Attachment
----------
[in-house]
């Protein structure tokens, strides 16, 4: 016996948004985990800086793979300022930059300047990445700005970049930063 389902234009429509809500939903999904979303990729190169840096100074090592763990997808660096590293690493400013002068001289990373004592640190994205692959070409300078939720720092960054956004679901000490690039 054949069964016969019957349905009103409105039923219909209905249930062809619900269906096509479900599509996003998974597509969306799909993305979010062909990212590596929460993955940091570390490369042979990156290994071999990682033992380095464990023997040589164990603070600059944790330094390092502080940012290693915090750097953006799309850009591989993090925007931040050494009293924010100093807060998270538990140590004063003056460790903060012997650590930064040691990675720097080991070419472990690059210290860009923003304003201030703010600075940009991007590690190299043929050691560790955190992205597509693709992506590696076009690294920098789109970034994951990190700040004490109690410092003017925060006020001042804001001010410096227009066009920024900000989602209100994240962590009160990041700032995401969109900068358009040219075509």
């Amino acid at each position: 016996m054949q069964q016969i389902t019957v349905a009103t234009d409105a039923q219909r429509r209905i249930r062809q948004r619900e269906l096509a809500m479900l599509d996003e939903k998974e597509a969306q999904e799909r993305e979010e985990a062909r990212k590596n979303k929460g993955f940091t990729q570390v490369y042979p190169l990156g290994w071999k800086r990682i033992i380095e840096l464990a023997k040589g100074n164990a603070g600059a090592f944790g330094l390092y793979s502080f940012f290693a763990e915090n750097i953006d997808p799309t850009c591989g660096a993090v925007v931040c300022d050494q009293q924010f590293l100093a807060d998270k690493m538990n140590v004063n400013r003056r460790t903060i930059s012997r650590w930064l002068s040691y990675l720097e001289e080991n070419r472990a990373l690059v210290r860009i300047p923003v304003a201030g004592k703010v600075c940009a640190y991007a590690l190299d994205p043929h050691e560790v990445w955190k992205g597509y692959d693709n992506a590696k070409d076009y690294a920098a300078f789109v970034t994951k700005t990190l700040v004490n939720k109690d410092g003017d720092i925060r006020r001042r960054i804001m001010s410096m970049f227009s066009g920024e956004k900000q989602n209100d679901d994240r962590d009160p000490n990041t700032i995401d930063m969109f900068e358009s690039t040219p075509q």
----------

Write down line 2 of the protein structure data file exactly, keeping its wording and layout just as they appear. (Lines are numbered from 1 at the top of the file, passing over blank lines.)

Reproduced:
């Protein structure tokens, strides 16, 4: 016996948004985990800086793979300022930059300047990445700005970049930063 389902234009429509809500939903999904979303990729190169840096100074090592763990997808660096590293690493400013002068001289990373004592640190994205692959070409300078939720720092960054956004679901000490690039 054949069964016969019957349905009103409105039923219909209905249930062809619900269906096509479900599509996003998974597509969306799909993305979010062909990212590596929460993955940091570390490369042979990156290994071999990682033992380095464990023997040589164990603070600059944790330094390092502080940012290693915090750097953006799309850009591989993090925007931040050494009293924010100093807060998270538990140590004063003056460790903060012997650590930064040691990675720097080991070419472990690059210290860009923003304003201030703010600075940009991007590690190299043929050691560790955190992205597509693709992506590696076009690294920098789109970034994951990190700040004490109690410092003017925060006020001042804001001010410096227009066009920024900000989602209100994240962590009160990041700032995401969109900068358009040219075509």